Update May 7, 2020, 9:30 a.m. ET: Sixty-four children have been hospitalized in New York with what appears to be a coronavirus-linked syndrome that causes severe inflammation. New York City health authorities issued an alert this week saying that they were seeing children who had a syndrome that doctors do not yet fully understand.
An increase in a rare inflammatory syndrome is being seen in children in the United Kingdom and Italy, according to reports from health officials who say it may be linked to the COVID-19 virus.
Researchers are investigating a possible link between COVID-19 and Kawasaki disease. Kawasaki disease inflames blood vessels, causing them to leak. Once that happens, blood pressure drops and fluid builds up in the lungs.
Some of the children who have died from the syndrome had no underlying health conditions, British Health Secretary Matt Hancock said Tuesday. Hancock did not say how many children had died.
On Sunday, an "urgent alert" was tweeted from the National Health Service England about an increase in cases of critically ill children who had "overlapping features of toxic shock syndrome and atypical Kawasaki disease with blood parameters.”
Some of the children tested positive for the COVID-19 virus, health officials said.
According to the alert, during the last three weeks, "There has been an apparent rise in the number of children of all ages presenting with a multisystem inflammatory state requiring intensive care across London and also in other regions of the UK.”
“It’s a new disease that we think may be caused by coronavirus and the COVID-19 virus, we’re not 100% sure because some of the people who got it hadn’t tested positive, so we’re doing a lot of research now but it is something that we’re worried about,” Hancock said.
In addition to the cases in the UK, instances of Kawasaki disease and toxic shock syndrome – a condition where toxins from an overgrowth of bacteria are released in the body – have been seen in Italy where the new coronavirus hit particularly hard. Health officials in northern Italy say they have seen an extraordinary number of cases in children younger than 9 years old.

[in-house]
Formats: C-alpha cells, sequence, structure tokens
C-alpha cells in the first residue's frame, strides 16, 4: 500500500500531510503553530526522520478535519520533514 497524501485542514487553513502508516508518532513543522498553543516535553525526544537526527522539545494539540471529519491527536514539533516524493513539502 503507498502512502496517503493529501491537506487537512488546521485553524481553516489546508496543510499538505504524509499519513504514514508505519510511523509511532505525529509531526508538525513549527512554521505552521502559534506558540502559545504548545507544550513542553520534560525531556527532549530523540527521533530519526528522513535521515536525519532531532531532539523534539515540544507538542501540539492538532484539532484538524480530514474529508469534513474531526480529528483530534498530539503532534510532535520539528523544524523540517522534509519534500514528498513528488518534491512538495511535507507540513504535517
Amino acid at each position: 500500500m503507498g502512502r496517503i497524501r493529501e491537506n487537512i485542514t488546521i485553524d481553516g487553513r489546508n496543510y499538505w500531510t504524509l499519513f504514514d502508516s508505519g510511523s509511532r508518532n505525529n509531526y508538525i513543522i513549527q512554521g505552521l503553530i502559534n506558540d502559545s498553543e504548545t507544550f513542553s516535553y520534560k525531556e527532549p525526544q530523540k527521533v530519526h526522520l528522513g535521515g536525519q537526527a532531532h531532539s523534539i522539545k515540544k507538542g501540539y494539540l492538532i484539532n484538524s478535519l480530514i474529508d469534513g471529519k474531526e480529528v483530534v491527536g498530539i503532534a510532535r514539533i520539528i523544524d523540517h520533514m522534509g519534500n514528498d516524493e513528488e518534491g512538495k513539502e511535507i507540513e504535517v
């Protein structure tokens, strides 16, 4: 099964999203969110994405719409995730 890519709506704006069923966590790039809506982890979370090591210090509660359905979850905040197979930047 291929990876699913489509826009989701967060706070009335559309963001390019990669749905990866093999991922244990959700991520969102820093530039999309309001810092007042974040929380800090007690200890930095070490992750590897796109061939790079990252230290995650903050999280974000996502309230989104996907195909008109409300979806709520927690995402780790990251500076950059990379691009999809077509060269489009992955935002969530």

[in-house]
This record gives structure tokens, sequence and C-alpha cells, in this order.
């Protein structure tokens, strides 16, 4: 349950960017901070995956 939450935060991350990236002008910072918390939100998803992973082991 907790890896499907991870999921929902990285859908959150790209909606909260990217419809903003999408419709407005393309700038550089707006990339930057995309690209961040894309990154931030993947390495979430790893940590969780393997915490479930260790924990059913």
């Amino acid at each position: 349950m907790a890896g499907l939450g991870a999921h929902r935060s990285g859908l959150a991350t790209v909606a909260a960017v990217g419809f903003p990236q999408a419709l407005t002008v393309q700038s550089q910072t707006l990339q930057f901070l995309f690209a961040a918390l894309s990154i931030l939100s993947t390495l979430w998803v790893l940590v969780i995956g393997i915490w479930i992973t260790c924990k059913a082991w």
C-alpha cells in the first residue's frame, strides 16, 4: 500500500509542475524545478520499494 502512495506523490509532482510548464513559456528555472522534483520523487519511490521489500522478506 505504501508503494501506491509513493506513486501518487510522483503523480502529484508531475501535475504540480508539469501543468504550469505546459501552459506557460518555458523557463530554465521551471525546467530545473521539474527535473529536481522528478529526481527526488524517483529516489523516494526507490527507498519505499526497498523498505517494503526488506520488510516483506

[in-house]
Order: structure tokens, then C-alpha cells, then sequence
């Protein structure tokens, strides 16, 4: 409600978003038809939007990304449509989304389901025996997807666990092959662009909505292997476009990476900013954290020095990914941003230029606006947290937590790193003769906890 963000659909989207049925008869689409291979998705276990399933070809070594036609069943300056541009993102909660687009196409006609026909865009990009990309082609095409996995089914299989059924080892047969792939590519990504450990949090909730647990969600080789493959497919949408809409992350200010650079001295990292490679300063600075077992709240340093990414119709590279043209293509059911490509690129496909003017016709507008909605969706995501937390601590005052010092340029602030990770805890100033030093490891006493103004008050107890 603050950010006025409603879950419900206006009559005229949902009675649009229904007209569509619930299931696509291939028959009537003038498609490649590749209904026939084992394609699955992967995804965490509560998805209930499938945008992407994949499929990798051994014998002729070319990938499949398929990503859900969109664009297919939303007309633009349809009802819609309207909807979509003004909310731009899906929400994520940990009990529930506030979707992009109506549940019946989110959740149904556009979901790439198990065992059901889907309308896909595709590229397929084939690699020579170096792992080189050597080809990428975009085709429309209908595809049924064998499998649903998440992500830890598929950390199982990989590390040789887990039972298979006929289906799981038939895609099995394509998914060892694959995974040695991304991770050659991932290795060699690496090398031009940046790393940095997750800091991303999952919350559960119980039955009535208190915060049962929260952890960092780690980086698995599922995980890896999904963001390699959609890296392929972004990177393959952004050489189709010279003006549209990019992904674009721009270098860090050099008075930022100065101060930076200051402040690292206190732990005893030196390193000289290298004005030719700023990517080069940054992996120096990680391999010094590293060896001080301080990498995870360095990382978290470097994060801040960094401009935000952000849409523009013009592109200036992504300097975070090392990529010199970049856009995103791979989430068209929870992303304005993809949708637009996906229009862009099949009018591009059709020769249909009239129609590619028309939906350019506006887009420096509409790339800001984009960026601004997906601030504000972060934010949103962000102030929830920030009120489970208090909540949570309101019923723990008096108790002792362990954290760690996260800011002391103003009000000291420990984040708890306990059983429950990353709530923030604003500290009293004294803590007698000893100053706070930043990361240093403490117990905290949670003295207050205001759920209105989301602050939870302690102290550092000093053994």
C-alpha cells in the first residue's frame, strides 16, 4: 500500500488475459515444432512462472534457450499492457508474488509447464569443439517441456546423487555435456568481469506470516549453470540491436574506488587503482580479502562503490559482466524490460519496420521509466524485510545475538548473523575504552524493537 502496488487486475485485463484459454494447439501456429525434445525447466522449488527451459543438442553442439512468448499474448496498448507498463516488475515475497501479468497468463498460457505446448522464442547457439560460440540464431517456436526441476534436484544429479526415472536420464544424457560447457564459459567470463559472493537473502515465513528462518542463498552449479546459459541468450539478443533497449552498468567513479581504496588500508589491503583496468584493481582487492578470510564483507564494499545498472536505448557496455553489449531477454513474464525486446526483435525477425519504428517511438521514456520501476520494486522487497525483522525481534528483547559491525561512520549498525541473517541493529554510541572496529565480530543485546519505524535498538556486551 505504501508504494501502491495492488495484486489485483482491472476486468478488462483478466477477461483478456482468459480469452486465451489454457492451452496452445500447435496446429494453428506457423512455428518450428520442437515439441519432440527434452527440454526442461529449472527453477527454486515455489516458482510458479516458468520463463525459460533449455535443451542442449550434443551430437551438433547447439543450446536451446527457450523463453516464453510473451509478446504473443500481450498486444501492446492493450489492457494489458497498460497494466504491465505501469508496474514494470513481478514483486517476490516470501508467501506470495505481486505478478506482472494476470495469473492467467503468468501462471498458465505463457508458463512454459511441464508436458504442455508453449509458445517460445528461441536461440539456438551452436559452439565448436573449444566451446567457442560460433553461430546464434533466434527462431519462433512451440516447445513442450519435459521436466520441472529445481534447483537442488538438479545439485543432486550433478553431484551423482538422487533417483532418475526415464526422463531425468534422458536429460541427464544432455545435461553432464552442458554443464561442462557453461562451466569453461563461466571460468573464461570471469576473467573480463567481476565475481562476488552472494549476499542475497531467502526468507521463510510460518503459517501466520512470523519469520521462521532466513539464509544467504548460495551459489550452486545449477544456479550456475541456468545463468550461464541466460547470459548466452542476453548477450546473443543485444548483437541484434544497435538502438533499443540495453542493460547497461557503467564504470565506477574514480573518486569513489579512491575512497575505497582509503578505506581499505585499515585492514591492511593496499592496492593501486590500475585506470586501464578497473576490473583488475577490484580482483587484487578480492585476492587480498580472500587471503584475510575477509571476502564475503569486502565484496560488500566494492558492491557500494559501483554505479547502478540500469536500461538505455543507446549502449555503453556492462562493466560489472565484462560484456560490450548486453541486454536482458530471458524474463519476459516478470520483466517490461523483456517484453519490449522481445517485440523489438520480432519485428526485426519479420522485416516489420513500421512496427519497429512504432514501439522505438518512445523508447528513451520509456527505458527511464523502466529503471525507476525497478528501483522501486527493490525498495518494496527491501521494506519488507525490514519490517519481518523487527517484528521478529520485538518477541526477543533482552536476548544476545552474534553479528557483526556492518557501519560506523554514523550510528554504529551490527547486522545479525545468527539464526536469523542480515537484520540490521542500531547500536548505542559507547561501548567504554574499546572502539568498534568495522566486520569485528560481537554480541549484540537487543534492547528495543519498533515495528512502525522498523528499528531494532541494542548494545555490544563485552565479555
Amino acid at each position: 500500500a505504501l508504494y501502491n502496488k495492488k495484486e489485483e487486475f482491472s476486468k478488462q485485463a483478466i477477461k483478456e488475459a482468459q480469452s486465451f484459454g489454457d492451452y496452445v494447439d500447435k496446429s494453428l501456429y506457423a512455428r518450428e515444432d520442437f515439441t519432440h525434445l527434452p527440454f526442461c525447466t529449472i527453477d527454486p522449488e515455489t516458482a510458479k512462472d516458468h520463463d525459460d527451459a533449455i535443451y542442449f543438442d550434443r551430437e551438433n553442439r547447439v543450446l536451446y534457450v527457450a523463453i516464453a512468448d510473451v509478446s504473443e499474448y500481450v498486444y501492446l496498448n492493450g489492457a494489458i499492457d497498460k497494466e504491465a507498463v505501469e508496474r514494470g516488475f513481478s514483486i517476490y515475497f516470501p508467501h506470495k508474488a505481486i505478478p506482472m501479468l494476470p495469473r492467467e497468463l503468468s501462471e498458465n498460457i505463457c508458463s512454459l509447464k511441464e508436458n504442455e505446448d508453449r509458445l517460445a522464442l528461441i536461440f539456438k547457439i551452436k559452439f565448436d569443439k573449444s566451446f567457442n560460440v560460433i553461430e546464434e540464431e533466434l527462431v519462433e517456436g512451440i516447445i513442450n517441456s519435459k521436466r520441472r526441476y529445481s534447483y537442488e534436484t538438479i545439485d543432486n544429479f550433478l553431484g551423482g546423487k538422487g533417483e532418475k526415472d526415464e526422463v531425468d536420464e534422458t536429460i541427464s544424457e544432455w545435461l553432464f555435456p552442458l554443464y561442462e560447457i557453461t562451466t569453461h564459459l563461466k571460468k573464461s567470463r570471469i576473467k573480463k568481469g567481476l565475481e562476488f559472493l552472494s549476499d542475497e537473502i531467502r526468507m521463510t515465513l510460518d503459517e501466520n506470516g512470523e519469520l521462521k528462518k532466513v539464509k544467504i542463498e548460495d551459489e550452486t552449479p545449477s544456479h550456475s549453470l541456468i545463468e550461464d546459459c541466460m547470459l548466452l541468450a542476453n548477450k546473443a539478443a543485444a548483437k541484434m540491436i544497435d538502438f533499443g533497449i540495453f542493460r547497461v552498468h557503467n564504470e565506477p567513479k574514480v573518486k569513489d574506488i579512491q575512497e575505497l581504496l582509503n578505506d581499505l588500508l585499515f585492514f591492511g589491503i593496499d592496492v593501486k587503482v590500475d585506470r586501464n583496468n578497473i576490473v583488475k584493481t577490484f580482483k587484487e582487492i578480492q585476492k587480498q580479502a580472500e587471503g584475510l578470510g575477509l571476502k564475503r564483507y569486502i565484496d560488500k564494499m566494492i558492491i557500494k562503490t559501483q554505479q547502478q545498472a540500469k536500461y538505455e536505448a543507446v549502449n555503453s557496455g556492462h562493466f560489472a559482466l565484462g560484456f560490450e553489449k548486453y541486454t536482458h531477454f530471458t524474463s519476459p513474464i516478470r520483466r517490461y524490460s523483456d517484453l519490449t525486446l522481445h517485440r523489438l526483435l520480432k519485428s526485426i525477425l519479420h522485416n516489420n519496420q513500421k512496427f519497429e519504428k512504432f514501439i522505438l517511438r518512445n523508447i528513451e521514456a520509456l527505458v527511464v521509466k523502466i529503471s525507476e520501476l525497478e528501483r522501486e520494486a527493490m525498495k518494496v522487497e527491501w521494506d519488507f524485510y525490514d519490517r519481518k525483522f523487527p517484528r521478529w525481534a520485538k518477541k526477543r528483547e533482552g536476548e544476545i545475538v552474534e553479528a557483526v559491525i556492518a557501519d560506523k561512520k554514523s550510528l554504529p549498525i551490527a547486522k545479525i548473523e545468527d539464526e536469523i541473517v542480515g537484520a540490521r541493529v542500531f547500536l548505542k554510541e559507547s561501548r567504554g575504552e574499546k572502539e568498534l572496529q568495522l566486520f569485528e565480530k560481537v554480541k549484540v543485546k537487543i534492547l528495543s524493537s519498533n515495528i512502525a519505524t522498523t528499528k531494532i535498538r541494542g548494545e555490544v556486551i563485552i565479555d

Despite the warning, UK officials said the risk of children developing Kawasaki is very low.
"Thankfully Kawasaki-like diseases are very rare, as currently are serious complications in children related to Covid-19, but it is important that clinicians are made aware of any potential emerging links so that they are able to give children and young people the right care fast," Professor Simon Kenny, NHS national clinical director for children and young people said in a statement sent to CNN.
What are the symptoms of Kawasaki disease and toxic shock syndrome?
Kawasaki disease and toxic shock syndrome show up quickly and can be devastating. Many of the symptoms overlap, as health officials are seeing in the cases showing up in children now.
The symptoms that the two disorders share include:
- Fever above 101 F that doesn’t respond to medication for several days
- Rash and/or peeling skin, often between the chest and legs and near the genitals, and later on the fingers and toes
- Swelling and redness in hands and bottoms of feet, followed by sloughing of skin of hands and feet
- Redness in the eyes
- Enlarged glands, especially in the neck
- Irritated throat, inner mouth, and lips
- Swollen, bright red “strawberry tongue”
- Joint pain
- Stomach trouble, with diarrhea and vomiting
Some researchers believe that the presence of Kawasaki disease and toxic shock syndrome may be the second phase of the COVID-19 viral infection as the body launches a post-infection inflammatory response.